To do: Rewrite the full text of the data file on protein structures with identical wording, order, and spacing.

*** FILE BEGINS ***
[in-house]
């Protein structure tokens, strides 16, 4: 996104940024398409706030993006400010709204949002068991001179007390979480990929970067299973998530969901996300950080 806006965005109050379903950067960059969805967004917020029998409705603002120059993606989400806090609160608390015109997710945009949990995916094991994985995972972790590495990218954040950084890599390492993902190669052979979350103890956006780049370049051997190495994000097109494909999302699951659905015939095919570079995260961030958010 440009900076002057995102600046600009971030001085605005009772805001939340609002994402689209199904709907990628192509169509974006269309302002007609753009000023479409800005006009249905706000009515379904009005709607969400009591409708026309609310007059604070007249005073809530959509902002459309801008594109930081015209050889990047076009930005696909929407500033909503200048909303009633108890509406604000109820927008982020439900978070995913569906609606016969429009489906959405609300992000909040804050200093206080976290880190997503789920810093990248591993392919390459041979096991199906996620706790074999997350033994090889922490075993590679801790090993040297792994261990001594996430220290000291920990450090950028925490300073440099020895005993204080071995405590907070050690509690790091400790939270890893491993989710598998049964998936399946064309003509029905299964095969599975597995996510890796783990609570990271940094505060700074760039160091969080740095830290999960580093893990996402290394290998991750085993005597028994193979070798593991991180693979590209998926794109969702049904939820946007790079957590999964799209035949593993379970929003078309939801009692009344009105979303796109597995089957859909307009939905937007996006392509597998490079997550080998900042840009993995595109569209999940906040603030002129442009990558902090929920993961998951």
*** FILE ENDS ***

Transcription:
[in-house]
């Protein structure tokens, strides 16, 4: 996104940024398409706030993006400010709204949002068991001179007390979480990929970067299973998530969901996300950080 806006965005109050379903950067960059969805967004917020029998409705603002120059993606989400806090609160608390015109997710945009949990995916094991994985995972972790590495990218954040950084890599390492993902190669052979979350103890956006780049370049051997190495994000097109494909999302699951659905015939095919570079995260961030958010 440009900076002057995102600046600009971030001085605005009772805001939340609002994402689209199904709907990628192509169509974006269309302002007609753009000023479409800005006009249905706000009515379904009005709607969400009591409708026309609310007059604070007249005073809530959509902002459309801008594109930081015209050889990047076009930005696909929407500033909503200048909303009633108890509406604000109820927008982020439900978070995913569906609606016969429009489906959405609300992000909040804050200093206080976290880190997503789920810093990248591993392919390459041979096991199906996620706790074999997350033994090889922490075993590679801790090993040297792994261990001594996430220290000291920990450090950028925490300073440099020895005993204080071995405590907070050690509690790091400790939270890893491993989710598998049964998936399946064309003509029905299964095969599975597995996510890796783990609570990271940094505060700074760039160091969080740095830290999960580093893990996402290394290998991750085993005597028994193979070798593991991180693979590209998926794109969702049904939820946007790079957590999964799209035949593993379970929003078309939801009692009344009105979303796109597995089957859909307009939905937007996006392509597998490079997550080998900042840009993995595109569209999940906040603030002129442009990558902090929920993961998951």